It was inspired by the true story of my 5 x great aunt Rachel Alderman who lived and worked in Peterborough in 1807, as well as the life of one of the camp’s inmates, Charles Le Boucher.

Norman Cross was the first ever prisoner of war camp in Britain and yet its history has been forgotten in the mists of time. It was unusual in that it allowed officers from the camp inmates to go out on parole and mix with the local population, thus leading to many a romantic liaison!

Dance a Fearful Jig sounds fascinating, I do love history and it’s wonderful that you’ve been able to bring it to life for us thank you.

So what’s next for you, what are you currently working on?

I’m working on a novel set in WW2 based on my parents’ childhood experiences. I don’t have a title for it yet as it is very new. It is set in Molesey in Surrey which is where they lived. I have a lot of anecdotes to call on so I hope I can do them justice.

I wish you all the best with that, please come back and tell us how it’s going. If you could offer one piece of advice to any writers out there what would it be?

Join an authors group and get support from other writers.The South Hams Authors Network has been invaluable for me.

Great advice, thanks so much for joining me today and here’s wishing you every success with Dance a Fearful Jig. You can find a link to buy Alison’s book below. Now for a bit of fun. I asked Alison 5 random questions which she had to answer immediately:

QF5 (Quick Fire Five)…

1. Alice in Wonderland or The Lion, The Witch & The Wardrobe?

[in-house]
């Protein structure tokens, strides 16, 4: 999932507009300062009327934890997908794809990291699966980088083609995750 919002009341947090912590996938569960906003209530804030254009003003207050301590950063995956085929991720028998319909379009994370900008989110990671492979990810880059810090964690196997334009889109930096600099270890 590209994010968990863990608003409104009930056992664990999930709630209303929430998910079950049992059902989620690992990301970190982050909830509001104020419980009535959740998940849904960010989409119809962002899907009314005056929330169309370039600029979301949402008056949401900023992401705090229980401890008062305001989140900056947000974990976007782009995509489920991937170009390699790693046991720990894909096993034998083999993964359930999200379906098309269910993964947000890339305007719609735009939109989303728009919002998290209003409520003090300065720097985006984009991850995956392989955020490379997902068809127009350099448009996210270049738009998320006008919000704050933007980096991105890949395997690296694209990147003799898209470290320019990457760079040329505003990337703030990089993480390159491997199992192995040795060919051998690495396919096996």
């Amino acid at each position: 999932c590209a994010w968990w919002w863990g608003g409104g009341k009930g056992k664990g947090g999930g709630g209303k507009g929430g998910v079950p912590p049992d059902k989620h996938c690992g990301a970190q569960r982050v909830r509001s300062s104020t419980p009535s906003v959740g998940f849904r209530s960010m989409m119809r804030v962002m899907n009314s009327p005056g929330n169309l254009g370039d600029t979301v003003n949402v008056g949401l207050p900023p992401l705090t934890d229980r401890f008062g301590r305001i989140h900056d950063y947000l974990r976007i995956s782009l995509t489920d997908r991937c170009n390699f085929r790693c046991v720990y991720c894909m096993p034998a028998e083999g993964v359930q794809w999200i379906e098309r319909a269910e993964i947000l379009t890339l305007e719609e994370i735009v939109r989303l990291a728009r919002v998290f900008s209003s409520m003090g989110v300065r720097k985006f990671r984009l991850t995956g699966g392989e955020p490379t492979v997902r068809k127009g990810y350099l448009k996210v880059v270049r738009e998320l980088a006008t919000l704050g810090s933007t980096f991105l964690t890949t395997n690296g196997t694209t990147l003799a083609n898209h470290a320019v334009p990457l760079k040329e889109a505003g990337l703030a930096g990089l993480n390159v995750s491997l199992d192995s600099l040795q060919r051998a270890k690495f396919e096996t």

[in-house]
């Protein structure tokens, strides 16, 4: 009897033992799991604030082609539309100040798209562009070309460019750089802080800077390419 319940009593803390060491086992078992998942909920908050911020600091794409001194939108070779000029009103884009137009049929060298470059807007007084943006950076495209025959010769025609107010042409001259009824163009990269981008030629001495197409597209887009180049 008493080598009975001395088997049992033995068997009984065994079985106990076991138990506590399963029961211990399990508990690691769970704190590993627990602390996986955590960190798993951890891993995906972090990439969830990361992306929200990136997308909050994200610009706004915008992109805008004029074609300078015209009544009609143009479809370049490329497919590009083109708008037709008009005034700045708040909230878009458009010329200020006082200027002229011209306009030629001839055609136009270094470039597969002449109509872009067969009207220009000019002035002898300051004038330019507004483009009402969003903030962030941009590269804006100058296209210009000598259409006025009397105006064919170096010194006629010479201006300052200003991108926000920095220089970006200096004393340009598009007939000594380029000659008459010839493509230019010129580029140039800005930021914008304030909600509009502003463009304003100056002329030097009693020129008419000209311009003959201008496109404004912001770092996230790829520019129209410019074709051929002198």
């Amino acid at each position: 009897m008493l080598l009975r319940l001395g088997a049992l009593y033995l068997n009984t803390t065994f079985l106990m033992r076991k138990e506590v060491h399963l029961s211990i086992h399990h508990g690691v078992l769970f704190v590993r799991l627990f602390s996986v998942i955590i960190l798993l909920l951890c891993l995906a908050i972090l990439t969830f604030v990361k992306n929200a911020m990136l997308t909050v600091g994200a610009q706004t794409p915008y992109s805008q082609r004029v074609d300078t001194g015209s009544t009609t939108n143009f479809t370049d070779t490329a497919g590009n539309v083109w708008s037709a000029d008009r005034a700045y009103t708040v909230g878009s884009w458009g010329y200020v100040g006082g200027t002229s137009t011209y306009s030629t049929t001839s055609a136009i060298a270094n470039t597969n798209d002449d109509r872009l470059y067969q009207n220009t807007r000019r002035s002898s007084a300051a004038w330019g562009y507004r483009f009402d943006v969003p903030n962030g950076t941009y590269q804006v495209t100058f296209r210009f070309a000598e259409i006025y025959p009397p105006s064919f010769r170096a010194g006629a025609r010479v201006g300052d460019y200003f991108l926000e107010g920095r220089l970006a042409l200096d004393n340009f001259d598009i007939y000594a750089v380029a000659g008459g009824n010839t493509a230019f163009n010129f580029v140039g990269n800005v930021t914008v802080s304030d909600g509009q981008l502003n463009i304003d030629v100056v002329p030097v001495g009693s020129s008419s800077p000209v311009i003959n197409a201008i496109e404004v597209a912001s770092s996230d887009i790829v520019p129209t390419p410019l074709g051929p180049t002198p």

CS Lewis, though it’s hard to choose!

2. Sweet or savoury?

Sweet (I think!) I have been vegetarian for many years.

3. Countryside or beach?


4. Pink or yellow?

Neither. I’m more of a blue and green person

5. Quizzes or puzzles?


About The Author:

Alison Huntingford has a degree in Humanities with Literature and has always enjoyed reading, especially the great writers of the 19th Century.

She is an only child of two only children and so has always felt a distinct lack of family. This inspired her to research her family history and has led her to write three full length novels so far: ‘The Glass Bulldog’, ‘A Ha’penny Will Do’ and newnovel ‘Dance A Fearful Jig’ published January 2024.

In September 2021 Alison set up the South Hams Authors Network – an organisation which aims to support and promote the work of Devon writers. This is a free, informal group which meets on a monthly basis and has a devoted and loyal following. This culminated in the much praised Dartmoor Edge Literary Fest in October 2022, which was a free weekend event featuring local authors at community arts hub The Clay Factory near Ivybridge. Since then, Alison has gone on to organise and appear at the acclaimed South Hams Literary Festival, based around the town of Ivybridge, Devon.

Dance a Fearful Jig by Alison Huntingford

Peterborough 1807

What would you sacrifice for love?

Rachel Alderman is a lonely, middle-aged housekeeper to a local vicar. Blighted by crippling shyness, illness and the needs of others, her life is going nowhere. That is, until a chance encounter with a mysterious stranger determines otherwise.

Charles Le Boucher is a French soldier captured in the ongoing Napoleonic war, currently residing in the nearby POW camp, Norman Cross. Whilst out on parole, attempting to sell his delicately carved model ships in the marketplace, he meets and befriends Rachel.

With their two countries on opposing sides in a bitter war, should they even be talking to one another? Despite family disapproval, can their innocent friendship blossom into love, and if it does, what will become of them?

Available in paperback and ebook. 230 pages. Published January 2024

Universal buy link:

Contact with Alison: